In Visual Basic 2008, a delegate type is a form of object-oriented method pointer that allows a method to be invoked indirectly by way of a reference to the method. Delegates can be used to hook up event handlers and to pass a method from one method to another.
Delegates can be used to implement the asynchronous design pattern. For example, using an asynchronous delegate, a program can call a method, which enumerates a large list, while the main program continues to execute. When the enumeration is complete, a callback is made, and the program addresses it.
For more information, see Delegates in Visual Basic or How to: Pass Procedures to Another Procedure in Visual Basic.
In Visual Basic 6.0, the On Error statement is used for unstructured exception handling.
In Visual Basic 2008, both unstructured and structured exception handling are supported. Structured exception handling is a control structure containing exceptions, isolated blocks of code, and filters to create an exception-handling mechanism.
For more information, see Structured Exception Handling in Visual Basic or Choosing When to Use Structured and Unstructured Exception Handling.
In Visual Basic 6.0, the Event, RaiseEvent, and WithEvents keywords are used to declare, raise, and handle events.
In Visual Basic 2008, the Event, RaiseEvent, and WithEvents keywords plus the new AddHandler, RemoveHandler, and Handles keywords are used to declare, raise, and handle events.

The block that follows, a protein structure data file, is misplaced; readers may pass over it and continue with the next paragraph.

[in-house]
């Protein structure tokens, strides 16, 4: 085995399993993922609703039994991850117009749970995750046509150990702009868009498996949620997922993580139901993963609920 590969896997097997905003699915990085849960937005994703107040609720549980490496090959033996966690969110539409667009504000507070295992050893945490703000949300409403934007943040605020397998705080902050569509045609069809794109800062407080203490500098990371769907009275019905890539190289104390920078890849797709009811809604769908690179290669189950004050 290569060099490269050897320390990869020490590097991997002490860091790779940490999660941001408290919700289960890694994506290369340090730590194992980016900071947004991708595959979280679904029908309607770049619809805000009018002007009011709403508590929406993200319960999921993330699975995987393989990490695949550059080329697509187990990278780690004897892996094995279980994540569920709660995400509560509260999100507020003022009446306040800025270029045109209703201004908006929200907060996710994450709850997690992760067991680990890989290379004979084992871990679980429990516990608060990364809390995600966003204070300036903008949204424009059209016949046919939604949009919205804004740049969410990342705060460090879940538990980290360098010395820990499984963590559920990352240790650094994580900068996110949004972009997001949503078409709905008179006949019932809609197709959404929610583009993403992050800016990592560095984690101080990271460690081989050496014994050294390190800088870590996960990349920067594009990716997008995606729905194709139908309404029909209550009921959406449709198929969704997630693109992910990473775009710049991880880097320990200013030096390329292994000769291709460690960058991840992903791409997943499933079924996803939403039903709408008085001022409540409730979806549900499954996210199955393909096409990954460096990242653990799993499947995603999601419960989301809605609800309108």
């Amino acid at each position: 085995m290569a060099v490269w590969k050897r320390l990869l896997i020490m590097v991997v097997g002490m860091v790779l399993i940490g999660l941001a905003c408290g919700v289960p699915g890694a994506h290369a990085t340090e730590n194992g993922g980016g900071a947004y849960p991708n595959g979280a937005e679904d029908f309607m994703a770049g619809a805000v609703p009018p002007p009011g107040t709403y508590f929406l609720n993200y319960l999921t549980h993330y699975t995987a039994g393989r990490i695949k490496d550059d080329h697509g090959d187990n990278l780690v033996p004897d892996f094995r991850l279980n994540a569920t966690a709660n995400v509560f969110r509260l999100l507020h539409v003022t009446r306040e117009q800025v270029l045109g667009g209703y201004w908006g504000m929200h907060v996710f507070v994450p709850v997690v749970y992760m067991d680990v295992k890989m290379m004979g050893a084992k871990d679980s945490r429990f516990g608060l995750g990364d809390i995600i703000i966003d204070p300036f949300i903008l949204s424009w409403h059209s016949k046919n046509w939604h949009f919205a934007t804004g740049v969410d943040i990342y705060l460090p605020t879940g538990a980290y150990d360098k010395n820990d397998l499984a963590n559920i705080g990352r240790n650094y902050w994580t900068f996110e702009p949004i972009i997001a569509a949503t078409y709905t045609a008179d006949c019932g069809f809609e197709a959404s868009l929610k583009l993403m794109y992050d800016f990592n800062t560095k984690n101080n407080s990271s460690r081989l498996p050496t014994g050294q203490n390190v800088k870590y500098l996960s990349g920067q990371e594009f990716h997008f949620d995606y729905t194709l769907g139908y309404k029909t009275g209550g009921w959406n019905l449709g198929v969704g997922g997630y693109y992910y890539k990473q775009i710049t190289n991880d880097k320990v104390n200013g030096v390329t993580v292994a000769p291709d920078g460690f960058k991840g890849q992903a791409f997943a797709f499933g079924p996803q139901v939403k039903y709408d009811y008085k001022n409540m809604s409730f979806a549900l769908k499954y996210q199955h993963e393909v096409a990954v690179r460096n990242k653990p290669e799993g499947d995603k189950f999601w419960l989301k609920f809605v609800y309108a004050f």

The AddHandler and RemoveHandler keywords allow you to dynamically add, remove, and change the event handler associated with an event.
The Handles keyword allows you to define a Handles clause on a method. Handles declares that a procedure handles a specified event.
Events in the .NET Framework are based on the delegate model. The delegate model is based on the object-oriented observer design pattern.
For more information, see How to: Write Event Handlers.
In Visual Basic 6.0, generic types are not supported.
In Visual Basic 2008, generics are used to implement parametric polymorphism in a Visual Basic program. Generic code is written without mention of any specific type and thus can be used transparently with any number of new types.
Visual Basic 2008 supports type parameters on generic classes, structures, interfaces, procedures, and delegates. A corresponding type argument specifies at compilation time the data type of one of the elements in the generic type.
For more information, see Generic Types in Visual Basic.
In Visual Basic 6.0, the value of the Instancing property of a class determines whether a class is private — that is, for use only within one component, or available for other applications to use. It also determines how other applications create instances of the class and how other applications call the class members.
In Visual Basic 2008, the Instancing property is no longer supported.
You can apply the Public keyword to class statements in an assembly to expose classes in that assembly to other assemblies.